Penny Stocks

Penny stocks are usually not listed at the major stock exchanges like the New York Stock Exchange (NYSE) or the NASDAQ because they don’t meet the listing requirements. Listed stocks must have a minimum number of shareholders, minimum assets and file financial reports regularly. They are also under the strong supervision of the SEC, the Securities and Exchange Commission.

Penny stocks are usually traded on the OTCBB or on the Pink Sheets. The OTCBB (OTC Bulletin Board) is an electronic quotation system for over-the-counter securities that are not listed with one of the national stock exchanges. The only requirement is that the companies file financial reports to the SEC. If not, the company is removed from the OTCBB listing and the stock can only be quoted on the Pink Sheets. The Pink Sheets activities are not supervised or regulated by the SEC.

If the company has less than $10 million in total assets or less than 500 shareholders in total then no filings must be done at all.

Penny stocks are for these reasons wide open to scams and manipulation. The stock price is usually far below $5 and market capitalization is very small as the companies itself are very small. The lack of reporting requirements can make it difficult to find verified information about the company, its financial situation and outlook.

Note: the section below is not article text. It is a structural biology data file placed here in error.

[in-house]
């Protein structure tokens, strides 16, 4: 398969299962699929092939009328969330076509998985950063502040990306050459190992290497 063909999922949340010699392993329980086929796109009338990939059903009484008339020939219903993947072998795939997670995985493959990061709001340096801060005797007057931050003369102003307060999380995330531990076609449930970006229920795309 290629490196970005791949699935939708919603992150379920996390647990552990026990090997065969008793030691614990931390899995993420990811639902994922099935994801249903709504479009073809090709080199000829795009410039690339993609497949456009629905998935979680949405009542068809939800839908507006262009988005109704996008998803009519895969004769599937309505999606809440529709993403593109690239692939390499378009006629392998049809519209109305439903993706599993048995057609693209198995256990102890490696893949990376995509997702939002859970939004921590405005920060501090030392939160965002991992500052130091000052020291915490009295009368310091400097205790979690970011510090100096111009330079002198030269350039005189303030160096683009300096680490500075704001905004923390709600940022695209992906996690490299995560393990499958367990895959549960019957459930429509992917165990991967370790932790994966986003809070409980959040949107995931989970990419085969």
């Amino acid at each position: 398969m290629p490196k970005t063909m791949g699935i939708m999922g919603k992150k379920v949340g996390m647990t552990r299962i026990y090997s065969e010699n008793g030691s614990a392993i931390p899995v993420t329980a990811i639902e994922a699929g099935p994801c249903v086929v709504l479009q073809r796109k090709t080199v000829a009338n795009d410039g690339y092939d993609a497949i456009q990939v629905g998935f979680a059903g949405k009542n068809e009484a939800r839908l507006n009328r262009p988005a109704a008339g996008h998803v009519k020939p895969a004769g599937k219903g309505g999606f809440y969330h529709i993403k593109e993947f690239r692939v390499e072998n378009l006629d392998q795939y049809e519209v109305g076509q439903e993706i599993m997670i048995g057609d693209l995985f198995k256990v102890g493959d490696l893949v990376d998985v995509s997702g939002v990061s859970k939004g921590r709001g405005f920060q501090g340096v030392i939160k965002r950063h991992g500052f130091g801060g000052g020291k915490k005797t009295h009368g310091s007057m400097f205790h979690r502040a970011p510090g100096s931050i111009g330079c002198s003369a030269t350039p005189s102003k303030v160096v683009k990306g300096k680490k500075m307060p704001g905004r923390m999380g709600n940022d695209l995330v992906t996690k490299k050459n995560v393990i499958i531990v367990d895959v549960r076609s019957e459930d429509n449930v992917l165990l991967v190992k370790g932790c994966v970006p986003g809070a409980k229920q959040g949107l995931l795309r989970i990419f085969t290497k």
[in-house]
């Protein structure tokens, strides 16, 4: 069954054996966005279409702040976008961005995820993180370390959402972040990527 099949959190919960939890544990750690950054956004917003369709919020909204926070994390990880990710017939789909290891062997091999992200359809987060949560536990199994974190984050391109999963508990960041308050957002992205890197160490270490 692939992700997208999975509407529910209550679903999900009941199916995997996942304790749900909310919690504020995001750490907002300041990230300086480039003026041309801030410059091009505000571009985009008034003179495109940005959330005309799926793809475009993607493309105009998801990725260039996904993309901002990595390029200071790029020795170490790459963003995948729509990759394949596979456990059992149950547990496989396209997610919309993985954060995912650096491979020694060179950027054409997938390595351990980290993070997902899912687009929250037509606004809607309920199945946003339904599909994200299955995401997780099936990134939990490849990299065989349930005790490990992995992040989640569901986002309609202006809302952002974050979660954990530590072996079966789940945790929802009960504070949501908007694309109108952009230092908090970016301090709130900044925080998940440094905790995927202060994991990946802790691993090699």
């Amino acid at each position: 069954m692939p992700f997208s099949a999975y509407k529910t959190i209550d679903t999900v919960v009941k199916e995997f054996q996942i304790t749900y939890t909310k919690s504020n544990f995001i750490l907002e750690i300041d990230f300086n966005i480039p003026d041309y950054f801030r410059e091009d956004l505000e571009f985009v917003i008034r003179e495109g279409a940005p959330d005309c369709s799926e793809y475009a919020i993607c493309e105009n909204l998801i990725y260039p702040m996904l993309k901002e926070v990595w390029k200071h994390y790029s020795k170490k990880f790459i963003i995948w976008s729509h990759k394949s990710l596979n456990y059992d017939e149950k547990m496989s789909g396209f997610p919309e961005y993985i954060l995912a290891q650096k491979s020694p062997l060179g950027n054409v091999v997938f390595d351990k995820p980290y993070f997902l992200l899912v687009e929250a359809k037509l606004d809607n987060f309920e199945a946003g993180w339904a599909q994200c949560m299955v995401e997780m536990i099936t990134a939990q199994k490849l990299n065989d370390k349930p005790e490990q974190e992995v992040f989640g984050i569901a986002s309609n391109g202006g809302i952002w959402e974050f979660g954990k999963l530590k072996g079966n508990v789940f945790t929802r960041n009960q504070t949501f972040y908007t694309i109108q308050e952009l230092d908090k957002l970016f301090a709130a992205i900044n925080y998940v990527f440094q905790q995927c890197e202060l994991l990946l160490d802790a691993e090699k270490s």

Many fraudsters take advantage of this and publish misleading information to manipulate the stock price. Because of the lack of public interest and low number of shareholders the trading volume is generally low. This means that a few buy or sell orders can have dramatic effect on the share price.

The low liquidity is at the same time the biggest advantage of penny or micro-cap stocks. While a listed stock can almost never move several hundred percent within a few days, a penny stock can do that easily. The low share price makes it possible to acquire a big amount of shares with a small amount of money. Little price increases or decreases have therefore big impact on the performance.

The low stock prices and limited capital requirements often attract novice traders but penny stocks are definitely a playing field for experienced investors only. Penny stocks are high risk investments. Many companies won’t probably succeed and go bankrupt. The shares will end up worthless.

Many penny stock companies have no or very limited working capital, assets or are in development stage for months or years before any revenues can be expected. Be aware that you probably can’t sell your shares for days or weeks or only at a big discount because of the limited liquidity.